When Covid hit, it wasn’t just people and businesses that were hurt, local organizations that served and supported these people also had to go through some rough times. The Salvation Army in Houston is one such organization that went through an upheaval and are now all set to get back to the “new normal”.
The organization saw a major shift in numbers with an increase in the demand and supply in the peak months of Covid restrictions, but lower number of volunteers to take on the increased workload.
“During Covid when the restrictions were as tight as you can imagine, we actually had advised our volunteers to stay at home for their own safety. A lot of our volunteers are with some pre-existing health issues or are of a specific age so we just wanted to make sure that we were doing our part to keep them safe,” said Adam Marshall, the community services director for the Salvation Army in Bulkley Valley.
“It was tough because we were doing two to three times the work for a third of the manpower.”
The Salvation Army workforce is however slowly getting back to a new routine and Marshall said that things could still change and they were ready to serve the community any way it needed.
“We are currently doing Tuesday to Saturday 11 to three. Our family service is still operating as much as it can and we are not quite there but I want to get there,” he said adding that a lot of volunteers have been wanting to come back and they would be scheduled on to their regular shifts.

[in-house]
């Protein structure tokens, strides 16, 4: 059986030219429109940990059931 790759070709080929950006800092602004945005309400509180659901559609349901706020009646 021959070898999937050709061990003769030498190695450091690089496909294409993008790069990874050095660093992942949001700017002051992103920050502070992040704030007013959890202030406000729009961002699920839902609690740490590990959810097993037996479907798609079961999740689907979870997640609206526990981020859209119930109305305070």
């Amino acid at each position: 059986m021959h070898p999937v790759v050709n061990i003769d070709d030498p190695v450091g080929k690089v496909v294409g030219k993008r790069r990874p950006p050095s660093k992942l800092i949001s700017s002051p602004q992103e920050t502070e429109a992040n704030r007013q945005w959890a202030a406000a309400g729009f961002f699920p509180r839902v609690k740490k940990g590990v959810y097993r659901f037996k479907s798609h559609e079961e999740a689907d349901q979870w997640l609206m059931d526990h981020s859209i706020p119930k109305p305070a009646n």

During Covid, the demand for the food bank and services by the Salvation Army, skyrocketed. Marshall said that they had double or triple the number of families that needed to be serviced. “But now those numbers have started to go down and go back to normal,” he said.
The Salvation Army had also started doing school hampers every second week for Silverthorne Elementary School. However, now that the schools are out for summer, those hampers have stopped as well.
“We are still doing the regular hampers but for the school hampers we are just waiting until September for that, once the schools go back,” said Marshall adding that they are just making sure they are prepared in case the school students need that support when the school is back in session.
“We are going to do as much as we can once we know what the need is. We are basically going to wait until later in August or early September so that we can talk with the schools and plan on how to effectively serve the community.”
The Salvation Army of Houston has so far managed their funds well and have had the community’s generosity to thank for, according to Marshall.
“I don’t see there being a huge fall back in the long term but at the same time, we did probably spend a considerable amount than usual. So it is just a matter of making sure we are not over-exhausting our resources,” he said pointing out that he would always welcome any assistance.
“I will never turn down assistance but we just want to make sure that we are always being good stewards to the donations we receive.”